Clarence Chamberlin
Clarence Chamberlin
Collection of Tim Gould, 5-31-06
Clarence Chamberlin
  Col. Chamberlin's "Miss Columbia", first plane to fly the Atlantic with a passenger - New York-Berlin, June 4, 5 and 6th, 1927 - 3927 miles in 43 hours, 31 minutes. Col. Chamberlin is now manufacturing planes and war material and training thousands of men and women for top pay Victory jobs.  
Clarence Chamberlin
Clarence Chamberlin
Collection of Timothy J. Gould
Gould Auction Company
947 Village Rd.
Smithfield, ME 04978
Phone -362-6045

Chamberlin Memorabilia
via email from Tim Gould, 5-31-06
Hello Ralph,
A GREAT website indeed!! Thanks for your efforts!! I am attaching a photo of Clarence Chamberlin (I have several others) that is amongst a wonderful Chamberlin collection that we will be selling in our next auction (date yet to be determined) here at Gould Auction Company. Our website is You are welcome to use this photo on your website and please keep watch for more photos of Chamberlin along with several items that were presented to him upon the completion of his famous flight. Included in the collection is a very large German (.800 silver) bowl presented to him by the German government inscribed "Dem Bezwinger des Ozeans.....Herrn Chamberlin... ...ihrem ehrenburger.....zum Andenken andie Landung...bei Cottbus am 6 Junis 1927....gewidmet bonder Stadt Cottbus" (could you translate this???). A Sterling silver pin presented to him by the Austrian Aviators Association inscribed "Presented with Highest Esteem to the Conqueror of the Air"; a 1927 bronze medal presented by the German government comemmorating his flight; a Sterling silver plate presented to him by Air Associates in 1959 and other jewelry. The photos are superb so please look for them on our website in the next few days and weeks. Please find a neat postcard included in the collection with a hand written message from Chamberlin on the back. Thanks again for your fine website.....we enjoyed the history lesson thoroughly.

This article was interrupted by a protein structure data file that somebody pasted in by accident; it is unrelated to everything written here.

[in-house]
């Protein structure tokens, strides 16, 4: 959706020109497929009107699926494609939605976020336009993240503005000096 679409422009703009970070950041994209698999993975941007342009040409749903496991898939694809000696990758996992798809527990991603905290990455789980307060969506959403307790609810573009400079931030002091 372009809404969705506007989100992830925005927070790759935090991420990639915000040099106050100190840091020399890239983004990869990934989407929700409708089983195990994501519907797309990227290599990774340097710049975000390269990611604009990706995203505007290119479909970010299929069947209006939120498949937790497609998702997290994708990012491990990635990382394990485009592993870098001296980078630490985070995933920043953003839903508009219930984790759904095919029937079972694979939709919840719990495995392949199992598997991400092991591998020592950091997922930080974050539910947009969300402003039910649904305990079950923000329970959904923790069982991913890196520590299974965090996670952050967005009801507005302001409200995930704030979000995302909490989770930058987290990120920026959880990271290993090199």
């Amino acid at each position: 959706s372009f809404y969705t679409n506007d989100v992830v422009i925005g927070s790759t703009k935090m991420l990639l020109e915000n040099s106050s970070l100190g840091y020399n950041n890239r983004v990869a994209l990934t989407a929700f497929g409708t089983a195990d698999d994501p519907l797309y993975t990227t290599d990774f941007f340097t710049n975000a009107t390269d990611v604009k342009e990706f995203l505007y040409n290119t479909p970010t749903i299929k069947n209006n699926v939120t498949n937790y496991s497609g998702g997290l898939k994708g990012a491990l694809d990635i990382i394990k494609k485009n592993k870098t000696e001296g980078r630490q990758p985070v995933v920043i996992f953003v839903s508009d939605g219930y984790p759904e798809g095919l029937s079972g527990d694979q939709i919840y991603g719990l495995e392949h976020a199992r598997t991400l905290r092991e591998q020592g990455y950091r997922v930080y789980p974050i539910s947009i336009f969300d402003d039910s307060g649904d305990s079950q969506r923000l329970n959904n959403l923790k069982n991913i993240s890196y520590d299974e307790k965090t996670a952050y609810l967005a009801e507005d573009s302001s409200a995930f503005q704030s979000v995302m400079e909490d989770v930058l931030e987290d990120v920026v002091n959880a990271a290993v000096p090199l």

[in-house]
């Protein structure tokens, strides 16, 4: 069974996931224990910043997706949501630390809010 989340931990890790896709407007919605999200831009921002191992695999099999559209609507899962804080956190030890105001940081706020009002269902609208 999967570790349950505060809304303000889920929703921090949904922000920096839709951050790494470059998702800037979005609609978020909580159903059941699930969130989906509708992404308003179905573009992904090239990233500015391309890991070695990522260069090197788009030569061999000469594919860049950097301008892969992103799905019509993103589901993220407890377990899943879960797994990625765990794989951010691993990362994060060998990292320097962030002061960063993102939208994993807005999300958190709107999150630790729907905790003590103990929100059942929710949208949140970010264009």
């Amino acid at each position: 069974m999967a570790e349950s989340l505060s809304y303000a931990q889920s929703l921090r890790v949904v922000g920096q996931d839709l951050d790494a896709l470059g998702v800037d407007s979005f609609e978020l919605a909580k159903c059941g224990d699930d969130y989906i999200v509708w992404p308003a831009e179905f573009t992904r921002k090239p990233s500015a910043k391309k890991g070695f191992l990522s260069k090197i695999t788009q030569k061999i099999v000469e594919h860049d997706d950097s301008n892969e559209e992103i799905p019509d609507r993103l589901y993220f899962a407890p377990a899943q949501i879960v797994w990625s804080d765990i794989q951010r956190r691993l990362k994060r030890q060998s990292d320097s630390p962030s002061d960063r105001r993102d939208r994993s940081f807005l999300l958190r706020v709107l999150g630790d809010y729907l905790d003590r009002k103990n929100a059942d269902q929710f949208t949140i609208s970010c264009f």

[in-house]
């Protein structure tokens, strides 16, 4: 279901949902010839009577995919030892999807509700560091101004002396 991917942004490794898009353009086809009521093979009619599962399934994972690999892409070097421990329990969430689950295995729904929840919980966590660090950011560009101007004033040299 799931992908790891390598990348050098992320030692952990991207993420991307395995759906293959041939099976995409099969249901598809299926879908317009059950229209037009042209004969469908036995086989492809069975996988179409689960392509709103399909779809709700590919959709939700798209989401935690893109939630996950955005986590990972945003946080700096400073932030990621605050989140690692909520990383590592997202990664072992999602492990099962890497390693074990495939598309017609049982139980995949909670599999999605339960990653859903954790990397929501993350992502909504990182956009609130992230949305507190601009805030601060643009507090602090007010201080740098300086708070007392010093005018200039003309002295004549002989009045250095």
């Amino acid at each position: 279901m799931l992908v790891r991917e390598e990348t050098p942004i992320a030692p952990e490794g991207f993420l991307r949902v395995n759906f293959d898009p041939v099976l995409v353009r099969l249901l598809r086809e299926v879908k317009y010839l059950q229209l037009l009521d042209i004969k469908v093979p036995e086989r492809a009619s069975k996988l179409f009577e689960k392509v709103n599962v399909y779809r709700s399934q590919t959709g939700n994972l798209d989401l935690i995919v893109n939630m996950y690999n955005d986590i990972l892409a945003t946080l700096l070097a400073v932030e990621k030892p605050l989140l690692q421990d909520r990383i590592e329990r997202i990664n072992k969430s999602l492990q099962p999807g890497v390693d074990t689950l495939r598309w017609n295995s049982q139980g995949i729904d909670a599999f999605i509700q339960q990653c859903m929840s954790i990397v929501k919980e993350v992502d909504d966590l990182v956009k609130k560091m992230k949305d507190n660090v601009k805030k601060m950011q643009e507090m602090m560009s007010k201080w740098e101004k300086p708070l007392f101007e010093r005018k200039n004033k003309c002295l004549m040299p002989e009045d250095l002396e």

Best regards,
Tim Gould

Clarence Chamberlin
Chamberlin's Wright-Bellanca WB-2
Photo Courtesy of Roy Nagl
Ancient Aviators Website
     In the spring of 1927, three planes gathered at the best field in America, the Roosevelt-Curtiss complex on Long Island. Byrd, in his repaired Fokker, made last minute adjustments in the early days of May. Charles Levine's powerful Wright-Bellanca WB-1, Columbia/NX-237, proved it could endure the time barrier of an ocean flight when Clarence Chamberlin and Bert Acosta kept it aloft for fifty-one hours over Roosevelt Field. But the ocean may have seemed a more formidable barrier than the clock, and Levine was still puttering with the plane and arguing with his pilots when Charles Lindbergh arrived on May 12.
From Getting Off the Ground by George Vecsey & George C. Dade,
E. P. Dutton, 1979
Clarence Chamberlin
Chamberlin's Wright-Bellanca WB-2
Photo Courtesy of Roy Nagl
Ancient Aviators Website

via email from Louis Keefer, 11-3-05
     When I was ten or possibly eleven years old. living in Wheeling, WV, my father took me over to the grass field at Yorkville, OH, just across the Ohio River from Warwood, a northern suburb of Wheeling, to take my first-ever airplane ride with the famed Clarence Chamberlin in one of the two Curtiss Condors he had bought used from Eastern Airlines when they were phased out.This would have been either in 1935 or 1936. As I understand it he barnstormed the USA offering rides to one and all for $5 a shot; he is alleged to have given their first airplane rides to more people than any other man in history.
     I remember that old Condor fairly well. It had biplane stabilizers and twin rudders mounted in a box-like arrangement. Twin engine biplane, carried about 12-15 passengers I think. On takeoff we sort of angled out over the Ohio River and with each little bump I felt like oh-my-god the wings are going to fall off. We flew south 7 or 8 miles, did a shallow figure-eight over downtown Wheeling, flew back and landed. Maybe fifteen minutes altogether. My dad gave me the window seat and to see the city far below me was a thrill I've never forgotten. Needless to say, I was hooked on aviation forever.
     By the way, my last book was titled, From Maine to Mexico: With America's Private Pilots in the Fight Against Nazi UBoats. I don't have any left for sale or giveaway, but you can find a copy for reading through your local library. A few of the pilots I interviewed may have been Early Birds. In any case I think you'd enjoy reading about the old Wacos and Fairchilds and Stinsons they used to patrol our coastal waters in 1942-43..